Here are some snaps of the things I've been working on lately - lots of ceramics, lots of watercolour patterns and lots of fabric (that I don't have proper photos of yet), soon to be added to the shop and/or for sale at some upcoming events.
On a different not, today I listened to this podcast from The Jealous Curator while working (found via Tess at Creative Minds Publishing & CWC) and recommend it to any creatives who love hearing artists talking about their work and their thoughts. Sandra Eterovic is so generous with her thoughts and her ideas, what a gem.
And finally, there's a post about me at the Maribyrnong Makers Market blog.
Here are some watercolour patterns I painted yesterday and today, when I realised I had a full blank pad of watercolour paper that I'd forgotten I'd bought. I've been quite into making freeform watercolour doodles lately - it's fun and therapeutic and relaxing. And because I'm so colour restricted with screen printing and with ceramics, I've gone a bit nuts on colour overload. Who needs a colouring in book?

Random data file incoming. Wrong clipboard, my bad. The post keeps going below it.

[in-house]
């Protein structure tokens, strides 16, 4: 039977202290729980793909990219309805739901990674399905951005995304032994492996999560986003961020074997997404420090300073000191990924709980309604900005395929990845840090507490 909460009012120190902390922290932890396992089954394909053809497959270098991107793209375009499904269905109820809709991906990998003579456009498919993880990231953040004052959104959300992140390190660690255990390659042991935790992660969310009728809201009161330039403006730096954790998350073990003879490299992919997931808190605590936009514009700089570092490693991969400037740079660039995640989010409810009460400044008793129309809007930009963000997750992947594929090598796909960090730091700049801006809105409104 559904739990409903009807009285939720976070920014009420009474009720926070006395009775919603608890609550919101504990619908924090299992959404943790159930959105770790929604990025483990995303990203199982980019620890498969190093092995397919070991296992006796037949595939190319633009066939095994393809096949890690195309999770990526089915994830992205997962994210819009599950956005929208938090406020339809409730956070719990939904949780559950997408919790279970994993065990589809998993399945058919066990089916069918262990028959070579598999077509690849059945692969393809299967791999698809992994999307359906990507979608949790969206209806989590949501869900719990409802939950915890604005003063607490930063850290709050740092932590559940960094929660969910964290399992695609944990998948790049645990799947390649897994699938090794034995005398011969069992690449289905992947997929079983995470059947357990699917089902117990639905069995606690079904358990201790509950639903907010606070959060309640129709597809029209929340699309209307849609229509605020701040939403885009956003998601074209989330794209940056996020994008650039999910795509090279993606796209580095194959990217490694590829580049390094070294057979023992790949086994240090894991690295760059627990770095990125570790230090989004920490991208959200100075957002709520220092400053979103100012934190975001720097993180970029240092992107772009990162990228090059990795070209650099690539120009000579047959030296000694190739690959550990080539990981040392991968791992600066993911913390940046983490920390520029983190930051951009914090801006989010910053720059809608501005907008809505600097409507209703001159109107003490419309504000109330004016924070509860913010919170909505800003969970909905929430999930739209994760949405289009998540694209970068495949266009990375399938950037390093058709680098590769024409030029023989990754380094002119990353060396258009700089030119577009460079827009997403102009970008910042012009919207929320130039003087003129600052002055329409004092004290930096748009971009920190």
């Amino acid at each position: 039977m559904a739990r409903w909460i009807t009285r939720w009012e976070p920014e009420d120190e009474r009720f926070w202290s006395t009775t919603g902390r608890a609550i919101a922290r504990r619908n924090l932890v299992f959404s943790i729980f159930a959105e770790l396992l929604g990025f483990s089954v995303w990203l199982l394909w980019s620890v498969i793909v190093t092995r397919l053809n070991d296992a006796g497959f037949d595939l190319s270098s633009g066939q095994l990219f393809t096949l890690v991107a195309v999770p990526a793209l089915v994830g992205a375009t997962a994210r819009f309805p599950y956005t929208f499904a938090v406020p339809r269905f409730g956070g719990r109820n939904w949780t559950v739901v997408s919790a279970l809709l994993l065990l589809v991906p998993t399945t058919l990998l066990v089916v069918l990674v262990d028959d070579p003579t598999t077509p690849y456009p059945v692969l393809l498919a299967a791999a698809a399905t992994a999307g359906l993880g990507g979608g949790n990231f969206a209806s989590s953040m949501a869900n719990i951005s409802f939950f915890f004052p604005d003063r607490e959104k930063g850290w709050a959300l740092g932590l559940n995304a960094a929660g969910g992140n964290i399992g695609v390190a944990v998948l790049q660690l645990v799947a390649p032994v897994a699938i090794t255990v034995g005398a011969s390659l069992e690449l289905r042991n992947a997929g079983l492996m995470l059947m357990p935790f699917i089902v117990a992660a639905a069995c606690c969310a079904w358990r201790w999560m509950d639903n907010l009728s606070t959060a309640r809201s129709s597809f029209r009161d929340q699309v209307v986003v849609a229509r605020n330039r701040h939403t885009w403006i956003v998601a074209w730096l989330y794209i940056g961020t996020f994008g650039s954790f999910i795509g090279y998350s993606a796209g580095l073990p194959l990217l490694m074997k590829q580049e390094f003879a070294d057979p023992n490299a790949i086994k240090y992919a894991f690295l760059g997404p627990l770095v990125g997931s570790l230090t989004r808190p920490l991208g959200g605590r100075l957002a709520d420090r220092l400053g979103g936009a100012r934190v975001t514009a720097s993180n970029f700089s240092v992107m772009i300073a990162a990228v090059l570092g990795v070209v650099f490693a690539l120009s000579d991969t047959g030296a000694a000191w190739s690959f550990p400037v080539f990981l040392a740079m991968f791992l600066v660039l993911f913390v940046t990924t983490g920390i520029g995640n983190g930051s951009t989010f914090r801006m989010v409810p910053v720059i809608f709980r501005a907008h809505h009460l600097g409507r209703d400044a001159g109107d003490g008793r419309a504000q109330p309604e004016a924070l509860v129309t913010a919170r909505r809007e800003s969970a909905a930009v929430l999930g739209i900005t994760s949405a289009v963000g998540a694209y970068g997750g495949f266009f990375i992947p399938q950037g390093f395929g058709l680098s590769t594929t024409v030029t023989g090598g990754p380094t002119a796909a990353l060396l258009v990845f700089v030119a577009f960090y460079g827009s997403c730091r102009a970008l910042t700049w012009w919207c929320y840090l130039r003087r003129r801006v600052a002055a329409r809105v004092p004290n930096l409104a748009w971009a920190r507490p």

I just love fruit and vegetables and most weeks I go to the local farmers market and buy produce directly from those who grew it. Although often not perfect looking, it tastes so good (and who wants perfect looking produce anyway?) I like that there's dirt on the potatoes, mushrooms and beets, that the apples and pears have russeting.
The other day I decided to draw some of the produce I'd bought that weekend. I'm no great drawer but trust me when I say that the first few greylead sketches looked terrible. I was about to move onto doing something else but then I picked up a new pen I bought in Japan and it was like the pen took over (seriously!) and I was drawing things in a different way. And the drawings just all seemed to fit together. Yesterday I finally had time to sit down at my computer and turn the drawings into a pattern. I might yet tweak it a bit but think it might soon find itself onto a tea towel.
Because screenprinting requires a different separation for each colour, I tend to think about design/patterns in a certain way. As I'm also a massive fan of minimal colour palettes (two or three colours maximum), this has been just fine. But lately I've had a hankering for a change, so the other day I bought a set of watercolours. Here are a few patterns I've been playing around with (ie: me going colour crazy).
On a different note, I've just posted a couple of fabric packs in my Etsy shop. Snap them up while you can...